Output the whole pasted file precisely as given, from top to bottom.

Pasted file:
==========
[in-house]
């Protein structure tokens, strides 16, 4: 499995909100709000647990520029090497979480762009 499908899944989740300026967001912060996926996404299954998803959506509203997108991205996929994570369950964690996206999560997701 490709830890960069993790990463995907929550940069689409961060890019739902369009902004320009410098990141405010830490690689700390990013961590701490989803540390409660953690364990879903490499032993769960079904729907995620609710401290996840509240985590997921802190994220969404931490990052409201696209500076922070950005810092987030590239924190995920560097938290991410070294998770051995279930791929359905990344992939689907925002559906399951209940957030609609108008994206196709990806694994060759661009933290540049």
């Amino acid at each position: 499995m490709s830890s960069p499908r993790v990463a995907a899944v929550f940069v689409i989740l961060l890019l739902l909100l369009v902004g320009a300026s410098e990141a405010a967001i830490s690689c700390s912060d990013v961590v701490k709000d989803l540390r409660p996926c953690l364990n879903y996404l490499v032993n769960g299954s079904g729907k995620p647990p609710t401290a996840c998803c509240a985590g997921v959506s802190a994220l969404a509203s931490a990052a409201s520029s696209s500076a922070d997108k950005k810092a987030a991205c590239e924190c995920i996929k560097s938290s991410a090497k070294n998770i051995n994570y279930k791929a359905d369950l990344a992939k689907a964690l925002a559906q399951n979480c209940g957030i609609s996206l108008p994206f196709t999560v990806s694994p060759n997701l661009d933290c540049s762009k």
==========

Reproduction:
[in-house]
């Protein structure tokens, strides 16, 4: 499995909100709000647990520029090497979480762009 499908899944989740300026967001912060996926996404299954998803959506509203997108991205996929994570369950964690996206999560997701 490709830890960069993790990463995907929550940069689409961060890019739902369009902004320009410098990141405010830490690689700390990013961590701490989803540390409660953690364990879903490499032993769960079904729907995620609710401290996840509240985590997921802190994220969404931490990052409201696209500076922070950005810092987030590239924190995920560097938290991410070294998770051995279930791929359905990344992939689907925002559906399951209940957030609609108008994206196709990806694994060759661009933290540049």
């Amino acid at each position: 499995m490709s830890s960069p499908r993790v990463a995907a899944v929550f940069v689409i989740l961060l890019l739902l909100l369009v902004g320009a300026s410098e990141a405010a967001i830490s690689c700390s912060d990013v961590v701490k709000d989803l540390r409660p996926c953690l364990n879903y996404l490499v032993n769960g299954s079904g729907k995620p647990p609710t401290a996840c998803c509240a985590g997921v959506s802190a994220l969404a509203s931490a990052a409201s520029s696209s500076a922070d997108k950005k810092a987030a991205c590239e924190c995920i996929k560097s938290s991410a090497k070294n998770i051995n994570y279930k791929a359905d369950l990344a992939k689907a964690l925002a559906q399951n979480c209940g957030i609609s996206l108008p994206f196709t999560v990806s694994p060759n997701l661009d933290c540049s762009k």